gothpunkuncle said...

Okay. Help me out. Is that Terry Jack "Seasons in the Sun" tune from the '70s a Brel song? An old French tune that Brel at least performed? I've had more experience translating (with huge liberties) his contemporary, Serge Gainsbourg.

I thought Brel's translator was over at Western Michigan, hmmm....

You just kind of assume Atwood sold her soul to the devil to be that prolific and kind of write her off -- but so much of what she does is better than so much of what the rest of us do.

Pasadena Adjacent said...

It's become painfully clear to me. I'm a complete rube. I thought the guy was alive and "young Wallache" was he.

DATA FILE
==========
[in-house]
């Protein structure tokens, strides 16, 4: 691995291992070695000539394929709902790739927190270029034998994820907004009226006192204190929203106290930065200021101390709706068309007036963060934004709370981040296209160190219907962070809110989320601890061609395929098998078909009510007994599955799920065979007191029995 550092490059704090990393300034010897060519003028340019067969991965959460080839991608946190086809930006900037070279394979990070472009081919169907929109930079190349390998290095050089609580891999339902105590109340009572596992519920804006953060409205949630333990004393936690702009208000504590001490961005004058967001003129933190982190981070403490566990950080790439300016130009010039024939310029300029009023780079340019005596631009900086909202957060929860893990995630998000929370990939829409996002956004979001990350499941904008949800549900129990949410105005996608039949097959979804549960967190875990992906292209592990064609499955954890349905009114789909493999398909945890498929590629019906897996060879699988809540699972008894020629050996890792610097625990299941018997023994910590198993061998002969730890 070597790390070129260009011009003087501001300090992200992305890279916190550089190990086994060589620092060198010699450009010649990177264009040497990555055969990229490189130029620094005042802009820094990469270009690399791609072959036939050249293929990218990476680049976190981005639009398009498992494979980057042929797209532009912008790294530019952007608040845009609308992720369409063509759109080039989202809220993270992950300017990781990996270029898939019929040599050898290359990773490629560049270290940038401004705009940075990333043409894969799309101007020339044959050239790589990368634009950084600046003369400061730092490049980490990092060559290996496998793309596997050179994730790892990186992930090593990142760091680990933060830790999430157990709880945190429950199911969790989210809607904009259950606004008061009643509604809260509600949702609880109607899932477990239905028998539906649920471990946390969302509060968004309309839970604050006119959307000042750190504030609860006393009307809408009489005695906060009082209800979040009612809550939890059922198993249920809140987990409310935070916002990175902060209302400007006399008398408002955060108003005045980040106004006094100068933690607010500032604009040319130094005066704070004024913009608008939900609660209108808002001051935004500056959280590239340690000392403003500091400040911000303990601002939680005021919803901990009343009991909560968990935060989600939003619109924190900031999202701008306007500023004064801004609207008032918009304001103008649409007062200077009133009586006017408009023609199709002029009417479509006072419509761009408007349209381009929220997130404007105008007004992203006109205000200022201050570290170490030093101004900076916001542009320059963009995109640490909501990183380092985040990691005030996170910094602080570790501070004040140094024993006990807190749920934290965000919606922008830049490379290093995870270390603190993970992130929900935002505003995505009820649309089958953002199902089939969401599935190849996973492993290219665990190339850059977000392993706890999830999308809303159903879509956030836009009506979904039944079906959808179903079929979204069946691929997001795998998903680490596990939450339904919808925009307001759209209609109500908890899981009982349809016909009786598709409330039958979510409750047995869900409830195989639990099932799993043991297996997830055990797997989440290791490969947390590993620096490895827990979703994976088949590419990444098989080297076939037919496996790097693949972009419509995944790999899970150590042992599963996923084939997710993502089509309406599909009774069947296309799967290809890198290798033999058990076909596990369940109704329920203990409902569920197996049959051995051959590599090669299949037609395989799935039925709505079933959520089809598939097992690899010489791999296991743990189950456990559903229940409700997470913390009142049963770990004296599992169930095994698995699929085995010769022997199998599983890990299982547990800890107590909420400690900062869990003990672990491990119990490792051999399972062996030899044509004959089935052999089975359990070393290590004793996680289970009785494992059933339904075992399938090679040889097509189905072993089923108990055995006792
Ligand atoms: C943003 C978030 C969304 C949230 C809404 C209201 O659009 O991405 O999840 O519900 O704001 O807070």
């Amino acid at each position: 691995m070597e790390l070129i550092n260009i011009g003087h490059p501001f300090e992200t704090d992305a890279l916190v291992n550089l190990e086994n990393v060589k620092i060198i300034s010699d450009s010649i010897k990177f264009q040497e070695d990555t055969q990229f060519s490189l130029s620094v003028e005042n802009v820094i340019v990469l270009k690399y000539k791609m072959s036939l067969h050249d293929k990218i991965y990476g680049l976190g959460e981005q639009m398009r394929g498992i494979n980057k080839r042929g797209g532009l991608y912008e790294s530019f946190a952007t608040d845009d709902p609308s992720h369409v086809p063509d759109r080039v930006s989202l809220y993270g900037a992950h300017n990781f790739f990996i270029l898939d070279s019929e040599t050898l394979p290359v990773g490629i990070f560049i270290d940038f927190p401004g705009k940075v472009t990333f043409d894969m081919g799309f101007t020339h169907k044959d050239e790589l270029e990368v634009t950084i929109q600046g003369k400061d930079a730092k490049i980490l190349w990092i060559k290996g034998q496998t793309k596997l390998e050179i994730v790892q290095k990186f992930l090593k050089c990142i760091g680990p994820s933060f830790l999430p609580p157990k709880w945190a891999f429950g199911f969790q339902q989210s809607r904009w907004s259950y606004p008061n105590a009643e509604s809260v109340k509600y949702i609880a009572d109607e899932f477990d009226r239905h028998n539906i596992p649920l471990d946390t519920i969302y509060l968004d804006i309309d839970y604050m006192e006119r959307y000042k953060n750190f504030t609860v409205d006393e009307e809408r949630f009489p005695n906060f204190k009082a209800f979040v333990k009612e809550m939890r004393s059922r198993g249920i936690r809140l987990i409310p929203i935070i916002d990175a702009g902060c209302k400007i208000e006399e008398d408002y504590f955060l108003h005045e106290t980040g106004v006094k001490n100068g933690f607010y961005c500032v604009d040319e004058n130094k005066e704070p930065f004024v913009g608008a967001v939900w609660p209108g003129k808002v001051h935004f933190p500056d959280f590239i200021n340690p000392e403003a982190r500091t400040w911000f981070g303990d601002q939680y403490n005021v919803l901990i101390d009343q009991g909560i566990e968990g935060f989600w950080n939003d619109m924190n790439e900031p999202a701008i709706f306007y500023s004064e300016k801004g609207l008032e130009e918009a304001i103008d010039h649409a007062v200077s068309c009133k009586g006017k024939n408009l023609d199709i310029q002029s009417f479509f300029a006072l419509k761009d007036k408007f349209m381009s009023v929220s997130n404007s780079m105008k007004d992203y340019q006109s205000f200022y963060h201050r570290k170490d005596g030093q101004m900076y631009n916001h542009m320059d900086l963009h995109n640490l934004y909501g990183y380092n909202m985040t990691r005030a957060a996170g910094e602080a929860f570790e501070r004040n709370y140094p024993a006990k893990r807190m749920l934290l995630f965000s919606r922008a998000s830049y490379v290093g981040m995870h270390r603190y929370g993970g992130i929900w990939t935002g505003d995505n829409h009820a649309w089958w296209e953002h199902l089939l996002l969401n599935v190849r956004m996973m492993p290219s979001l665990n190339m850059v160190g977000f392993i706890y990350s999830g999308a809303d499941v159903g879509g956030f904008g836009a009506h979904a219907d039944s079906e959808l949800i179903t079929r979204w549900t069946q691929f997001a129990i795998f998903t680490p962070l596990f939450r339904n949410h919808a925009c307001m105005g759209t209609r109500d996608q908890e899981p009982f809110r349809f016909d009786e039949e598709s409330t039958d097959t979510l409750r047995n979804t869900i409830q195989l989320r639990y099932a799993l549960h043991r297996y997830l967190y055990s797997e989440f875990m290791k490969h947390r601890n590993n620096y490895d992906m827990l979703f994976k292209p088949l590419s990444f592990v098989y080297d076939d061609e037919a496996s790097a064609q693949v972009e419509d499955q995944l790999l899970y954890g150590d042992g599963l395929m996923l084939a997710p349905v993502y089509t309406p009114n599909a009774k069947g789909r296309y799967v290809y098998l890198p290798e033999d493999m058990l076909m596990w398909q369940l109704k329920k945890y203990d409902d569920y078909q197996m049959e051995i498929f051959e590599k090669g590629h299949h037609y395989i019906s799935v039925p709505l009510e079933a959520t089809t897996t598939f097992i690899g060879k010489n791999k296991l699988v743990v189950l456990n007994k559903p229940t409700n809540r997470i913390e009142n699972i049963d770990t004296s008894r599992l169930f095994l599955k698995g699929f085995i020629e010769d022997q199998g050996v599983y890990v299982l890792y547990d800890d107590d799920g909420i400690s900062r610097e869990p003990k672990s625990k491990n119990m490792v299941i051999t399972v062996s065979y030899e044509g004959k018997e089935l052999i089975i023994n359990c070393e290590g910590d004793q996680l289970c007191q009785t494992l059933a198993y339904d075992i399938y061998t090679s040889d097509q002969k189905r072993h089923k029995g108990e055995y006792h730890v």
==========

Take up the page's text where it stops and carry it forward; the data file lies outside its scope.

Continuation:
What is a girl to do but take the wikapedia tour (and brainy quotes...don't bother...zip) and now I know where AH get's her Michigan insights. Yes sister, if I'm going down in flames I'm taking you with me.

Impressive; he's buried near Gauguin (who is dead)

Marcel Broodhaers: dead or alive? same time/same country

I like Margaret Atwood. She's testy. I also believe one of her ancestors survived being hung during that nasty little Salem episode

BANJO52 said...

GPU, I only know the songs in the play, and that's not one of them. I know nothing of Serge.

AH and now you have sent me to Wiki for Dr. Johnston at Western Mich. There I found it was Brel's wife who preferred his translation. They also offered a comparison b/t Johnston and Rod McKuen, who they say was a good friend of Brel's. That comparison certainly gives the nod to the professor, image over sentimentality.